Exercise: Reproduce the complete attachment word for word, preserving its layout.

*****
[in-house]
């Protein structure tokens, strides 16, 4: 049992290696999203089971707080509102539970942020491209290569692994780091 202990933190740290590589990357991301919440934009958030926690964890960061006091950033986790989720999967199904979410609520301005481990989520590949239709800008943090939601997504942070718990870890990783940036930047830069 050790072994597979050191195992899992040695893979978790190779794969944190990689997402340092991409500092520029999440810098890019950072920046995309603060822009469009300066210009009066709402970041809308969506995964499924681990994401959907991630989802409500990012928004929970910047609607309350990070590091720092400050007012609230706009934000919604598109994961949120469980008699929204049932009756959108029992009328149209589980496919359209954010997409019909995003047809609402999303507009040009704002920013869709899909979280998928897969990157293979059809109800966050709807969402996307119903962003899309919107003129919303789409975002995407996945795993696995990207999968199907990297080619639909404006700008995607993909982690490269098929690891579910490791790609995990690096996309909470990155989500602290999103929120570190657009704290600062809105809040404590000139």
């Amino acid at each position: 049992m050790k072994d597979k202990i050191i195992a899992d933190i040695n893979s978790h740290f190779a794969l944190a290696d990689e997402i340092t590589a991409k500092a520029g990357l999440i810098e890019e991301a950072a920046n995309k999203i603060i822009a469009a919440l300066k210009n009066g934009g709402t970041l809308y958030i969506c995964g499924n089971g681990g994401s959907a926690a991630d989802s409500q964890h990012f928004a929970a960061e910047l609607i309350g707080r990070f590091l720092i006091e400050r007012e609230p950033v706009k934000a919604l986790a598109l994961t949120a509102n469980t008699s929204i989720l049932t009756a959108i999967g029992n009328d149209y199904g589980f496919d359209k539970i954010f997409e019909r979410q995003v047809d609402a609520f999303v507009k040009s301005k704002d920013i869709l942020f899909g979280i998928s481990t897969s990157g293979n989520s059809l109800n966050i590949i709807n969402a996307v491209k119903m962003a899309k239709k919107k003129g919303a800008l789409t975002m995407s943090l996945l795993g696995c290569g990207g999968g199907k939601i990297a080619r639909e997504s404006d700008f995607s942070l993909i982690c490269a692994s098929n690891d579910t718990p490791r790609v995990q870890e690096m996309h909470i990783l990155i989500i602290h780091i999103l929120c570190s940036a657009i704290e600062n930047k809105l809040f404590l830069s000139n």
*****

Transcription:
[in-house]
């Protein structure tokens, strides 16, 4: 049992290696999203089971707080509102539970942020491209290569692994780091 202990933190740290590589990357991301919440934009958030926690964890960061006091950033986790989720999967199904979410609520301005481990989520590949239709800008943090939601997504942070718990870890990783940036930047830069 050790072994597979050191195992899992040695893979978790190779794969944190990689997402340092991409500092520029999440810098890019950072920046995309603060822009469009300066210009009066709402970041809308969506995964499924681990994401959907991630989802409500990012928004929970910047609607309350990070590091720092400050007012609230706009934000919604598109994961949120469980008699929204049932009756959108029992009328149209589980496919359209954010997409019909995003047809609402999303507009040009704002920013869709899909979280998928897969990157293979059809109800966050709807969402996307119903962003899309919107003129919303789409975002995407996945795993696995990207999968199907990297080619639909404006700008995607993909982690490269098929690891579910490791790609995990690096996309909470990155989500602290999103929120570190657009704290600062809105809040404590000139």
């Amino acid at each position: 049992m050790k072994d597979k202990i050191i195992a899992d933190i040695n893979s978790h740290f190779a794969l944190a290696d990689e997402i340092t590589a991409k500092a520029g990357l999440i810098e890019e991301a950072a920046n995309k999203i603060i822009a469009a919440l300066k210009n009066g934009g709402t970041l809308y958030i969506c995964g499924n089971g681990g994401s959907a926690a991630d989802s409500q964890h990012f928004a929970a960061e910047l609607i309350g707080r990070f590091l720092i006091e400050r007012e609230p950033v706009k934000a919604l986790a598109l994961t949120a509102n469980t008699s929204i989720l049932t009756a959108i999967g029992n009328d149209y199904g589980f496919d359209k539970i954010f997409e019909r979410q995003v047809d609402a609520f999303v507009k040009s301005k704002d920013i869709l942020f899909g979280i998928s481990t897969s990157g293979n989520s059809l109800n966050i590949i709807n969402a996307v491209k119903m962003a899309k239709k919107k003129g919303a800008l789409t975002m995407s943090l996945l795993g696995c290569g990207g999968g199907k939601i990297a080619r639909e997504s404006d700008f995607s942070l993909i982690c490269a692994s098929n690891d579910t718990p490791r790609v995990q870890e690096m996309h909470i990783l990155i989500i602290h780091i999103l929120c570190s940036a657009i704290e600062n930047k809105l809040f404590l830069s000139n």